The jury selection begins Monday at the trial of Derek Chauvin, who was charged with a second murder and manslaughter of Floyd’s death. Prosecutors and defense lawyers are expected to take at least three weeks to appoint a jury as they seek to eliminate those who may be prejudiced against them.
Former prosecutor Susan Gertner said, “I don’t want a completely blank jury because it means it’s not in harmony with the world at all.” “But what you want is a jury who can set aside the opinions formed before entering court and give both sides a fair hearing.”
Floyd retained his position on May 25, after white Chauvin pressed his knees against Floyd’s neck for about nine minutes and then dragged him because Floyd was handcuffed and lay on his stomach. Later, he was sentenced to death. Floyd’s death caused occasional fierce protests in Minneapolis and beyond, leading to national calculations of the race.
Chauvin and three other police officers were fired. Others are facing an August trial on prosecution assistance and betting.
Chauvin’s lawyer, Eric Nelson, argued that pre-trial publicity of the case and subsequent violent mayhem in Minneapolis would make it impossible to find a fair jury in Hennepin County. But Judge Peter Cayhill said last year that “every corner of Minnesota isn’t protected from pre-trial propaganda,” moving the trial doesn’t solve the problem of possible jury pool pollution. I said I would.
The jury candidate (at least 18 years old, a US citizen and a resident of Hennepin County) was sent a questionnaire to determine how much he had heard and commented on the case. In addition to background and demographic information, juries were asked about previous contact with police, whether they protested police atrocities, and whether they believed the judicial system was fair.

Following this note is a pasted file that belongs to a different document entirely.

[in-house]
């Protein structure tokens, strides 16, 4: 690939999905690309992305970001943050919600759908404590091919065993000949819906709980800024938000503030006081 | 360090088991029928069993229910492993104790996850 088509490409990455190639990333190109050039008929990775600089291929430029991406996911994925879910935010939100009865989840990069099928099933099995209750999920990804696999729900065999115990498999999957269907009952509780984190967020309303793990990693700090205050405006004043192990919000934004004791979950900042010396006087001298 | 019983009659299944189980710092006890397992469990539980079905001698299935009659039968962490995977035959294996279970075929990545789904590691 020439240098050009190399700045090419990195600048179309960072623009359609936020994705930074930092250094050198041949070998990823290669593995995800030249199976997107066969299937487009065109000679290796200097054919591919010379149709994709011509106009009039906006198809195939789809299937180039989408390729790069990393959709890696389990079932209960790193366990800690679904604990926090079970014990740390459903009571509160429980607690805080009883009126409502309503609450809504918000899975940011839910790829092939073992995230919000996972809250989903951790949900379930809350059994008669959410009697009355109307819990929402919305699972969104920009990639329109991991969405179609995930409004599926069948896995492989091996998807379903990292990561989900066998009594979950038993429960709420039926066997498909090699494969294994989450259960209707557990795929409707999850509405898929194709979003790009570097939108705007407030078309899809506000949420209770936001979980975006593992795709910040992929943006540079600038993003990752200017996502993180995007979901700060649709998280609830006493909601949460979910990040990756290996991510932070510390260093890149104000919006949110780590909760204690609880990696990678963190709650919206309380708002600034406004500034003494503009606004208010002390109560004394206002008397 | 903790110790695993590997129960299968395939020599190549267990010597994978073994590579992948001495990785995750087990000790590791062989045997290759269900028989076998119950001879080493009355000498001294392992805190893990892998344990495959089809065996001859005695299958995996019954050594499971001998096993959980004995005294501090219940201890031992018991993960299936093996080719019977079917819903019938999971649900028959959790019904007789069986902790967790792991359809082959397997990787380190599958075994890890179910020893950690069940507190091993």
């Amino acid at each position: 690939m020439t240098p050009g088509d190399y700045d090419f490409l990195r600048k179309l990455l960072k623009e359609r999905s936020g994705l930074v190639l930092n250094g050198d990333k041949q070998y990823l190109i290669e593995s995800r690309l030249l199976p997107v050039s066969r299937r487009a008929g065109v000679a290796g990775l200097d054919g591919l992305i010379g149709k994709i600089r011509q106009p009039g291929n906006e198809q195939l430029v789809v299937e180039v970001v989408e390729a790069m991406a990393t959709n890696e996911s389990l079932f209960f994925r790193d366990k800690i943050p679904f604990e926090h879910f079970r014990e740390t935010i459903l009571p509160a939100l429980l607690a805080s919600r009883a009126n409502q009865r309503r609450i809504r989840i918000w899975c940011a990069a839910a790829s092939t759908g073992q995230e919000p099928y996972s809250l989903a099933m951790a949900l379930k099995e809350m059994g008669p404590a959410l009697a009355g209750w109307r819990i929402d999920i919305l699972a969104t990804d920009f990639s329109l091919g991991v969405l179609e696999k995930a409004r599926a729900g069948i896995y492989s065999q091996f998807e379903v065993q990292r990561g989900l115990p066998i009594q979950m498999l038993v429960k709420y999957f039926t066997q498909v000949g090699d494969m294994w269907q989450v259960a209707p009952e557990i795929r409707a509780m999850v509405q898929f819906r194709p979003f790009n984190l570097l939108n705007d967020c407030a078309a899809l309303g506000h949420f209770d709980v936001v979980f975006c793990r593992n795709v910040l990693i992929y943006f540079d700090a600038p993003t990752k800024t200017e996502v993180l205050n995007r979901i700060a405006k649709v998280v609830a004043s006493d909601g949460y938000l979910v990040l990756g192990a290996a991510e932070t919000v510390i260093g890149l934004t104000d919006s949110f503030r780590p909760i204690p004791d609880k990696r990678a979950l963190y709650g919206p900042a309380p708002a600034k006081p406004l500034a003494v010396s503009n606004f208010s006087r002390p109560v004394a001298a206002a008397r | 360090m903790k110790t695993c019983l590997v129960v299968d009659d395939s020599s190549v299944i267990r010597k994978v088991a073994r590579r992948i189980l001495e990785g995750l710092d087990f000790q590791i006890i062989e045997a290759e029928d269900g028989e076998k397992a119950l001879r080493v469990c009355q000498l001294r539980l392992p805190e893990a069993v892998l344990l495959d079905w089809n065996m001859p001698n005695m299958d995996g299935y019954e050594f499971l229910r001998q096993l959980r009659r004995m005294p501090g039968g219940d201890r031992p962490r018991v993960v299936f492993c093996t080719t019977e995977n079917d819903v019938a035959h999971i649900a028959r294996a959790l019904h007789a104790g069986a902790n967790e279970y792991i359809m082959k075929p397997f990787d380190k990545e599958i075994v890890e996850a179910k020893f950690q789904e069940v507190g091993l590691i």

Some questions became concrete, such as how often the jury candidate watched a video of a bystander of Floyd’s arrest, whether they had a sign in protest, and what the sign said. I will.
Local defense lawyer Mike Brandt said prosecutors could look for a jury who had a positive opinion about the Black Lives Matter movement or was more angry about Floyd’s death. Said it was expensive.
Unlike the normal jury selection process, this jury pool is asked one by one, not in groups. Judges, defense lawyers, and prosecutors will all ask questions. The defense can oppose up to 15 jury candidates without giving a reason. Prosecutors can block up to nine people without explaining why. The other side can oppose these so-called compulsory challenges if they believe that race or gender is the only reason to disqualify the jury.
Both sides can also insist that the jury be dismissed indefinitely “for good reason.” That is, they must provide a reason for them to believe that the jury should not serve. According to Brant, this situation can fall into some detailed tactics, and it’s up to the judge to decide whether the jury will stay or go.
“Sometimes there are tortured questions,” Brandt said.
Even if the jury says they have had a negative interaction with the police or have a negative opinion about Black Lives Matter, the key is that they are fair with their past experiences and opinions aside. He said it was to see if it could be done.
“We are all stepping into these with prejudices. The question is, can we put these prejudices aside and be fair in this case,” he said.
The jury selection will end after 14 people have been elected. Twelve juries will deliberate the case and will not participate in the deliberations unless two juries are required. The jury is attended by the court daily and quarantined during the deliberations. Their names will be kept secret until further court orders are given.
Due to the COVID-19 pandemic, court seats are limited to maintain social distance and jury seats are vacant. Like everyone else in court, the jury must wear a mask.
The earliest opening statement begins on March 29th.
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Derek Chauvin trial: Jury selection is 1st battleground at trial in George Floyd’s death Source link Derek Chauvin trial: Jury selection is 1st battleground at trial in George Floyd’s death